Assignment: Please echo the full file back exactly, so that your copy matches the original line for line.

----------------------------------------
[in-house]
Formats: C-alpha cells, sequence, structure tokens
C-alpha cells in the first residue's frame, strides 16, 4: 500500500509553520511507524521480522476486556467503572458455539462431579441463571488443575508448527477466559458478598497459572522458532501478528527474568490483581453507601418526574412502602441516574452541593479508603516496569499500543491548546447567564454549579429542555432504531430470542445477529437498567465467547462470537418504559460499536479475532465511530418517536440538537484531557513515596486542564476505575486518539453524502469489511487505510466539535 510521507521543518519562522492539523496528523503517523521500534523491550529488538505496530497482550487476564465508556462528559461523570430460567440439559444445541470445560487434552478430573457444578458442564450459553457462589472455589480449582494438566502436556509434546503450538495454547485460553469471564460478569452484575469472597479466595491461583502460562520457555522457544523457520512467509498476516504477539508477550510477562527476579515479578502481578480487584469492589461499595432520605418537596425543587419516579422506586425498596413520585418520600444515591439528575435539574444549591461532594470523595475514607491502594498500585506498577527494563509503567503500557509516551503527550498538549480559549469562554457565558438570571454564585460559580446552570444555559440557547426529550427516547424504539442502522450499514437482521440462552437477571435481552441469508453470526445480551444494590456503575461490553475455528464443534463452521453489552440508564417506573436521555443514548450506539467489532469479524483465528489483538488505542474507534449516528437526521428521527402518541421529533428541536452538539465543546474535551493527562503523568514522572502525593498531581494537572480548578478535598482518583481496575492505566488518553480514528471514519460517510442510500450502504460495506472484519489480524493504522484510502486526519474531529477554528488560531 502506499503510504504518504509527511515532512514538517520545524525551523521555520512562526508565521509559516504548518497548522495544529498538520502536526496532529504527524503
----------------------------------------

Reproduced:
[in-house]
Formats: C-alpha cells, sequence, structure tokens
C-alpha cells in the first residue's frame, strides 16, 4: 500500500509553520511507524521480522476486556467503572458455539462431579441463571488443575508448527477466559458478598497459572522458532501478528527474568490483581453507601418526574412502602441516574452541593479508603516496569499500543491548546447567564454549579429542555432504531430470542445477529437498567465467547462470537418504559460499536479475532465511530418517536440538537484531557513515596486542564476505575486518539453524502469489511487505510466539535 510521507521543518519562522492539523496528523503517523521500534523491550529488538505496530497482550487476564465508556462528559461523570430460567440439559444445541470445560487434552478430573457444578458442564450459553457462589472455589480449582494438566502436556509434546503450538495454547485460553469471564460478569452484575469472597479466595491461583502460562520457555522457544523457520512467509498476516504477539508477550510477562527476579515479578502481578480487584469492589461499595432520605418537596425543587419516579422506586425498596413520585418520600444515591439528575435539574444549591461532594470523595475514607491502594498500585506498577527494563509503567503500557509516551503527550498538549480559549469562554457565558438570571454564585460559580446552570444555559440557547426529550427516547424504539442502522450499514437482521440462552437477571435481552441469508453470526445480551444494590456503575461490553475455528464443534463452521453489552440508564417506573436521555443514548450506539467489532469479524483465528489483538488505542474507534449516528437526521428521527402518541421529533428541536452538539465543546474535551493527562503523568514522572502525593498531581494537572480548578478535598482518583481496575492505566488518553480514528471514519460517510442510500450502504460495506472484519489480524493504522484510502486526519474531529477554528488560531 502506499503510504504518504509527511515532512514538517520545524525551523521555520512562526508565521509559516504548518497548522495544529498538520502536526496532529504527524503